Inflation and yield Monetary policy

Inflation status in major economies

Here is a snapshot for some major economies in October:

The U. S. – 1.0%. This is slowest gain since 2009. In the minutes of the October FOMC meeting, economists predicted that the inflation in the U. S. will remain below target of 2 percentage through 2016. The prediction might pave the way for the Fed to further clarify or strengthen its forward guidance for the federal funds rate. The strategy could be used to mitigate reduction of asset purchases in the coming months.

Canada – 0.7%. This is the slowest in the last few months. The slow inflation and weak exports from Canada reflect sluggish world demand of resources in Canada. The Bank of Canada thus will have no rush to raise its policy rate and the Canadian dollar will be pressured further in coming months.

Euro zone – 0.7%. It is lower than 1.1% of previous month. Falling energy prices, slack in employment and weak economy will contain the inflation. As a matter of fact the increasing risk of deflation prompted the ECB to cut the policy rate to 0.25%. Strong euro worries the ECB and does not help the economy recovery in the southern EU countries. The ECB, in the context of the political framework in euro zone, might pursue more accommodative monetary policies to help economic recovery.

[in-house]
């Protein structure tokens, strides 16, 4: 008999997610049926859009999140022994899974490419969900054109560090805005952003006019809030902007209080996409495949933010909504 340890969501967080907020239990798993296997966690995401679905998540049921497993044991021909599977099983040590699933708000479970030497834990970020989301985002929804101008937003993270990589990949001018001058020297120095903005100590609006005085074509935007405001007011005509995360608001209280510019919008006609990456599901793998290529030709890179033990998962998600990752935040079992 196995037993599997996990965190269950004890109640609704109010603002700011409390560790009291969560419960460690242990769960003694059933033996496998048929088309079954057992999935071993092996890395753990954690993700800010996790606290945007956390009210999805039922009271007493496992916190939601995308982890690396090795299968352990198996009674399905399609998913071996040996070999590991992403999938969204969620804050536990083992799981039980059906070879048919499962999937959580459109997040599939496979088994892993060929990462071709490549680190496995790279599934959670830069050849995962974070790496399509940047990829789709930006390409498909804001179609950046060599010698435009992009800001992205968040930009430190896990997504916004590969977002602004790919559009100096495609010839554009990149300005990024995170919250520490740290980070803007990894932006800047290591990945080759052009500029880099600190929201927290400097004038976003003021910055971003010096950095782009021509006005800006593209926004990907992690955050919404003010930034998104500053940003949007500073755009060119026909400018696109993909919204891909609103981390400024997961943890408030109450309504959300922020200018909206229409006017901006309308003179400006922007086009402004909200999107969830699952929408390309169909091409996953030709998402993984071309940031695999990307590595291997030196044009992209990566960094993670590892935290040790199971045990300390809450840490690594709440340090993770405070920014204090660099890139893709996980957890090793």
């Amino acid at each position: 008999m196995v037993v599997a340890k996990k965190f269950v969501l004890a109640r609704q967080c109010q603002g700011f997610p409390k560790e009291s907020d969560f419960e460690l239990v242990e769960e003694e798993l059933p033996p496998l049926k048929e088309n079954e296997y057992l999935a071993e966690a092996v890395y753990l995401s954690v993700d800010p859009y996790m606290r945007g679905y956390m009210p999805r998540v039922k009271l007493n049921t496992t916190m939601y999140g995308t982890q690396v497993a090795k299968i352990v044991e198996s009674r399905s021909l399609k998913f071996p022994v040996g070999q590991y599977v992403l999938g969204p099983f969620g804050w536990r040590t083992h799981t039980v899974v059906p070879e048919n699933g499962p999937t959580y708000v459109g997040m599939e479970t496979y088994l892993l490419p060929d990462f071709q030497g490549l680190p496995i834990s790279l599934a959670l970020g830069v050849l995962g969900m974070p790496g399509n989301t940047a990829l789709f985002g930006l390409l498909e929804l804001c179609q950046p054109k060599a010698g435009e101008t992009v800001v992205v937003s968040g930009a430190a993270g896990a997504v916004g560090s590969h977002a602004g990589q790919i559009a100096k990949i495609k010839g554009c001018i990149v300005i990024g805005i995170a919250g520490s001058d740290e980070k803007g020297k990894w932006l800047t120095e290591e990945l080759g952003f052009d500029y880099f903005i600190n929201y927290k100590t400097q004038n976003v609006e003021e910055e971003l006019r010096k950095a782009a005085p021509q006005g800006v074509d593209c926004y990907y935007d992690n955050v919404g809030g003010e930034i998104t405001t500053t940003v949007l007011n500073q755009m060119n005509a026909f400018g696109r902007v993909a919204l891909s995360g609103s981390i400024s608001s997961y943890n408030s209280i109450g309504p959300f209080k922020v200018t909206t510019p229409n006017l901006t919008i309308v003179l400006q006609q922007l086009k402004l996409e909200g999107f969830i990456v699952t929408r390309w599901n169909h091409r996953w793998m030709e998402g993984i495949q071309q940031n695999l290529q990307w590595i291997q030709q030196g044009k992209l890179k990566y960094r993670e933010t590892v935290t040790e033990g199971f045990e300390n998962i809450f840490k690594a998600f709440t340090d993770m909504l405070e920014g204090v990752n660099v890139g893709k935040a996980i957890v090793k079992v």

Japan – 0.7%. Helped by the ultra loose monetary policy from the Bank of Japan since early this year, the inflation in Japan rose for the fifth straight months. But the number is still far below the inflation target of 2%. Considering the massive monetary effort, the small inflation number still poses high risk of returning to deflation in Japanese economy.

U. K. – 2.2%. It is lowest since September 2012. The number is also slower than forecast and this will ease the worry of the Bank of England.

In summary, there is little inflation risk around the major economies in the world. The central banks will be edging their effort against deflation risk and therefore hold their stimulative policies in place or even strengthen them in the short and mid term.

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